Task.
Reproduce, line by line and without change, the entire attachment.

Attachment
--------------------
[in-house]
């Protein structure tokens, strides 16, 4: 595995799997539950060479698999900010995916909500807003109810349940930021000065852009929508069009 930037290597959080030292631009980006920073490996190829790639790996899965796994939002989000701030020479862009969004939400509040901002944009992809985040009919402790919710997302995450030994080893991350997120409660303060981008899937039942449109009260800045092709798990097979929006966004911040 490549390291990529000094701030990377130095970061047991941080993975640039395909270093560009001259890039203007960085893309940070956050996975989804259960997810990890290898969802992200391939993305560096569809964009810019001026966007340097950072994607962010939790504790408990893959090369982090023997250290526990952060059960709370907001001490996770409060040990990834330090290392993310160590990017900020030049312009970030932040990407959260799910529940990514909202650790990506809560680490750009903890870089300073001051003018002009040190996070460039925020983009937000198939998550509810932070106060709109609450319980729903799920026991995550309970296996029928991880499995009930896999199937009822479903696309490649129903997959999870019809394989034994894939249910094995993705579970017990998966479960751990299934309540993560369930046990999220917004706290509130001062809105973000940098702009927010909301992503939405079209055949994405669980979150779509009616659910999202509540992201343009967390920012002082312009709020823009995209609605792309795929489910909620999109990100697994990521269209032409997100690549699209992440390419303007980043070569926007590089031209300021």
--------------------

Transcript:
[in-house]
């Protein structure tokens, strides 16, 4: 595995799997539950060479698999900010995916909500807003109810349940930021000065852009929508069009 930037290597959080030292631009980006920073490996190829790639790996899965796994939002989000701030020479862009969004939400509040901002944009992809985040009919402790919710997302995450030994080893991350997120409660303060981008899937039942449109009260800045092709798990097979929006966004911040 490549390291990529000094701030990377130095970061047991941080993975640039395909270093560009001259890039203007960085893309940070956050996975989804259960997810990890290898969802992200391939993305560096569809964009810019001026966007340097950072994607962010939790504790408990893959090369982090023997250290526990952060059960709370907001001490996770409060040990990834330090290392993310160590990017900020030049312009970030932040990407959260799910529940990514909202650790990506809560680490750009903890870089300073001051003018002009040190996070460039925020983009937000198939998550509810932070106060709109609450319980729903799920026991995550309970296996029928991880499995009930896999199937009822479903696309490649129903997959999870019809394989034994894939249910094995993705579970017990998966479960751990299934309540993560369930046990999220917004706290509130001062809105973000940098702009927010909301992503939405079209055949994405669980979150779509009616659910999202509540992201343009967390920012002082312009709020823009995209609605792309795929489910909620999109990100697994990521269209032409997100690549699209992440390419303007980043070569926007590089031209300021």